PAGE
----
Hong Kong Cardinal Joseph Zen Ze-kiun has received criticism from the state-sanctioned Chinese Catholic Patriotic Association after taking part in a pro-democracy rally in Hong Kong that coincided with a series of events to mark 10th anniversary of Hong Kong's handover to China.
Tens of thousands of demonstrators took to the streets of Hong Kong this past Sunday to protest the lack of progress towards full democracy in the city.
Prior to the march, Zen encouraged people to join in the march in order to voice their concerns over the deteriorating situation of marginalized people in the city, including those still living below the poverty line and those persecuted for defending human rights.
Liu Bainian, deputy head of the Chinese Catholic Patriotic Association, criticized the cardinal's decision to join the rally.
"If all Catholics in Hong Kong followed suit [by demonstrating], how can Hong Kong achieve stability? If the Vatican supports someone like him (Zen), how can it win China's trust?" Liu was quoted as saying by the South China Morning Post.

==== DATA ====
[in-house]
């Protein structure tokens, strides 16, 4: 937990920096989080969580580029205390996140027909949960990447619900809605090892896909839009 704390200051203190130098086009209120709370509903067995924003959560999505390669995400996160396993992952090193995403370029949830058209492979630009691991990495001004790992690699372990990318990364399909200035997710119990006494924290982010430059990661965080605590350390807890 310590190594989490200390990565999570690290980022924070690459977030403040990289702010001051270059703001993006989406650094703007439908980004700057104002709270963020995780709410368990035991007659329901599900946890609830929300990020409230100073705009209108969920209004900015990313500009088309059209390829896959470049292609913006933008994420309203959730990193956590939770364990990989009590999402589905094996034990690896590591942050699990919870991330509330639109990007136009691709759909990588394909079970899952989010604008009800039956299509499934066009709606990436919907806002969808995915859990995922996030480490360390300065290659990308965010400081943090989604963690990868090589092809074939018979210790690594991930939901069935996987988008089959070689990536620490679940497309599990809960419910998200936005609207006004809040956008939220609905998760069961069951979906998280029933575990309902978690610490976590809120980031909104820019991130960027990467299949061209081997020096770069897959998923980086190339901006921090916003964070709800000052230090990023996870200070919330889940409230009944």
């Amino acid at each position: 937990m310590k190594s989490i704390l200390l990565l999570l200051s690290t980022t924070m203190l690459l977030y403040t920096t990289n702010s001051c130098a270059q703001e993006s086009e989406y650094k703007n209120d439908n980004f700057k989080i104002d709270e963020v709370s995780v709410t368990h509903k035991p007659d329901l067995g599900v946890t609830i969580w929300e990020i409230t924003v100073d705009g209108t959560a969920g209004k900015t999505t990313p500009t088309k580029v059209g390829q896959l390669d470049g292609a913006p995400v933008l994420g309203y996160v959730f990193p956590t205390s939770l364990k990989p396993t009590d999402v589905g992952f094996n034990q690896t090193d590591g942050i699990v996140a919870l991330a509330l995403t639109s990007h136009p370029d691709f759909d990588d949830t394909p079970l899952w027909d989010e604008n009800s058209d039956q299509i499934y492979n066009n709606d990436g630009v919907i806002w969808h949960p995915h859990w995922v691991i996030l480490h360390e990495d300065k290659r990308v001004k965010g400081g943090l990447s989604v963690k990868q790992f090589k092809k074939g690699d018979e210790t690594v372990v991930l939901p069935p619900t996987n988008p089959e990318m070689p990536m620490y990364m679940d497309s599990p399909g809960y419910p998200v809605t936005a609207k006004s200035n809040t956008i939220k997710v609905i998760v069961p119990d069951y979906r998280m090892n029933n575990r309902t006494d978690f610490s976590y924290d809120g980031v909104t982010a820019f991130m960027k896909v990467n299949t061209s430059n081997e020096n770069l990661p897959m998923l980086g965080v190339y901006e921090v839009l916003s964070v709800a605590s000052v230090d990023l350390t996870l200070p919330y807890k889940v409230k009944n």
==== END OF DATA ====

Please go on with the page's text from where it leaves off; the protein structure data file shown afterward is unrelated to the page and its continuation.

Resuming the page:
Last week, Pope Benedict XVI sent a reconciliatory letter to Chinese Catholics in which he appealed to China to respect religious freedom and said that the state-sanctioned church was "incompatible" with the Vatican's rule of appointing its own bishops.
Relations have remained distant between China and the Vatican for decades but took a particularly frosty turn last year after two cardinals were appointed by the Chinese Catholic Church without Vatican permission.
The Chinese government's persistent refusal to allow Vatican-appointed bishops on the mainland and the Vatican's continued links with Taiwan also remain as stumbling blocks to closer Sino-Vatican relations.